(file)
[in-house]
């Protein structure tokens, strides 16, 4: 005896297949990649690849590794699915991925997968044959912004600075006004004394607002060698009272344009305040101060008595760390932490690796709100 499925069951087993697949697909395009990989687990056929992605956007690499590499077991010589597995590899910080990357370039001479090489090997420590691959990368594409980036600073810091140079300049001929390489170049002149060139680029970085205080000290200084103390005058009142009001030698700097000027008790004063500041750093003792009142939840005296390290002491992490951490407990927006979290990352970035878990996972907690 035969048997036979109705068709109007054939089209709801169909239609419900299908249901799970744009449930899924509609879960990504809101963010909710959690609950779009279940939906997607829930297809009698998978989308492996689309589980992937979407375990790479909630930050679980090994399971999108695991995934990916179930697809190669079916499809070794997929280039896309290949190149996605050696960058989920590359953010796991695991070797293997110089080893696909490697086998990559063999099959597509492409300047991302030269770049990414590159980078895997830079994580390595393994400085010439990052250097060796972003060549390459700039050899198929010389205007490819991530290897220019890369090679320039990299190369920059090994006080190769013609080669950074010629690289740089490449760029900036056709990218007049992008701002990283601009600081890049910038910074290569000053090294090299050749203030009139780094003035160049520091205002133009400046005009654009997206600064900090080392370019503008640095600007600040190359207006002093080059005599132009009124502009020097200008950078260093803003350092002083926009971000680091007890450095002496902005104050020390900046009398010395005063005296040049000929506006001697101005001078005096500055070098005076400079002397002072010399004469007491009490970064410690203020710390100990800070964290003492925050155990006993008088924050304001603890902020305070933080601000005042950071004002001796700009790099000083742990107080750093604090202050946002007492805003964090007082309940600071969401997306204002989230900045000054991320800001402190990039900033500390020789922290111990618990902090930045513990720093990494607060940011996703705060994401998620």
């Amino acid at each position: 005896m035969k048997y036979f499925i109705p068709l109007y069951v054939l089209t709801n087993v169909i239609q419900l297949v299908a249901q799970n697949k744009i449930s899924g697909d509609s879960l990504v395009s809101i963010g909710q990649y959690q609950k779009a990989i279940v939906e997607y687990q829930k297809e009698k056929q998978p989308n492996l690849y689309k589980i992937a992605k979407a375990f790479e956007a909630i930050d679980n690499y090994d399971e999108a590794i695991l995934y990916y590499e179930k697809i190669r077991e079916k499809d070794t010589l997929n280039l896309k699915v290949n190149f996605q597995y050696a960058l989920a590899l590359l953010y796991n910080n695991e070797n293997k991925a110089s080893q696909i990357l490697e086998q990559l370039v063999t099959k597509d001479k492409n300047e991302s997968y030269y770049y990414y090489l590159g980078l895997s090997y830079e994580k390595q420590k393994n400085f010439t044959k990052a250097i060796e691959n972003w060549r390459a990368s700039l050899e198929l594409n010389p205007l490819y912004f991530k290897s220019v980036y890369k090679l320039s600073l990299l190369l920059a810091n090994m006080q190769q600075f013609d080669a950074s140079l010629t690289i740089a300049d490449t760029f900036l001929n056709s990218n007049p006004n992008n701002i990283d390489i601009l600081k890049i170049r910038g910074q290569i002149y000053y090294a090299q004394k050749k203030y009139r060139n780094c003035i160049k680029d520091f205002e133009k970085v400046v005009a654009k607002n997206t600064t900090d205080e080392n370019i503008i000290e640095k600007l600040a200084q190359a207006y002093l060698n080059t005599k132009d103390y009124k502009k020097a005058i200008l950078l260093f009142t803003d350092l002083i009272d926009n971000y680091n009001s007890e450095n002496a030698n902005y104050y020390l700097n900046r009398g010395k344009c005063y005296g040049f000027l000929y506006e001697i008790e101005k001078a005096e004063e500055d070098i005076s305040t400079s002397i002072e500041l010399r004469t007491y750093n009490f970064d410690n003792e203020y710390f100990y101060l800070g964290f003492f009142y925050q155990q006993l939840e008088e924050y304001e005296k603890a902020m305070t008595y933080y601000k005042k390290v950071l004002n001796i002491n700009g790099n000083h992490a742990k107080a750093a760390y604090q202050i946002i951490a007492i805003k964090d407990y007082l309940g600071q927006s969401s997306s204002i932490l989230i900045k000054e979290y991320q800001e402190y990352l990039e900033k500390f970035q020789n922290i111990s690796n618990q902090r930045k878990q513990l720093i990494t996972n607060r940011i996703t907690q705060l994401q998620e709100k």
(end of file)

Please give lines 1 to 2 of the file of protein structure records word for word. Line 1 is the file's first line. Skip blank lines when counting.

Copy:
[in-house]
């Protein structure tokens, strides 16, 4: 005896297949990649690849590794699915991925997968044959912004600075006004004394607002060698009272344009305040101060008595760390932490690796709100 499925069951087993697949697909395009990989687990056929992605956007690499590499077991010589597995590899910080990357370039001479090489090997420590691959990368594409980036600073810091140079300049001929390489170049002149060139680029970085205080000290200084103390005058009142009001030698700097000027008790004063500041750093003792009142939840005296390290002491992490951490407990927006979290990352970035878990996972907690 035969048997036979109705068709109007054939089209709801169909239609419900299908249901799970744009449930899924509609879960990504809101963010909710959690609950779009279940939906997607829930297809009698998978989308492996689309589980992937979407375990790479909630930050679980090994399971999108695991995934990916179930697809190669079916499809070794997929280039896309290949190149996605050696960058989920590359953010796991695991070797293997110089080893696909490697086998990559063999099959597509492409300047991302030269770049990414590159980078895997830079994580390595393994400085010439990052250097060796972003060549390459700039050899198929010389205007490819991530290897220019890369090679320039990299190369920059090994006080190769013609080669950074010629690289740089490449760029900036056709990218007049992008701002990283601009600081890049910038910074290569000053090294090299050749203030009139780094003035160049520091205002133009400046005009654009997206600064900090080392370019503008640095600007600040190359207006002093080059005599132009009124502009020097200008950078260093803003350092002083926009971000680091007890450095002496902005104050020390900046009398010395005063005296040049000929506006001697101005001078005096500055070098005076400079002397002072010399004469007491009490970064410690203020710390100990800070964290003492925050155990006993008088924050304001603890902020305070933080601000005042950071004002001796700009790099000083742990107080750093604090202050946002007492805003964090007082309940600071969401997306204002989230900045000054991320800001402190990039900033500390020789922290111990618990902090930045513990720093990494607060940011996703705060994401998620």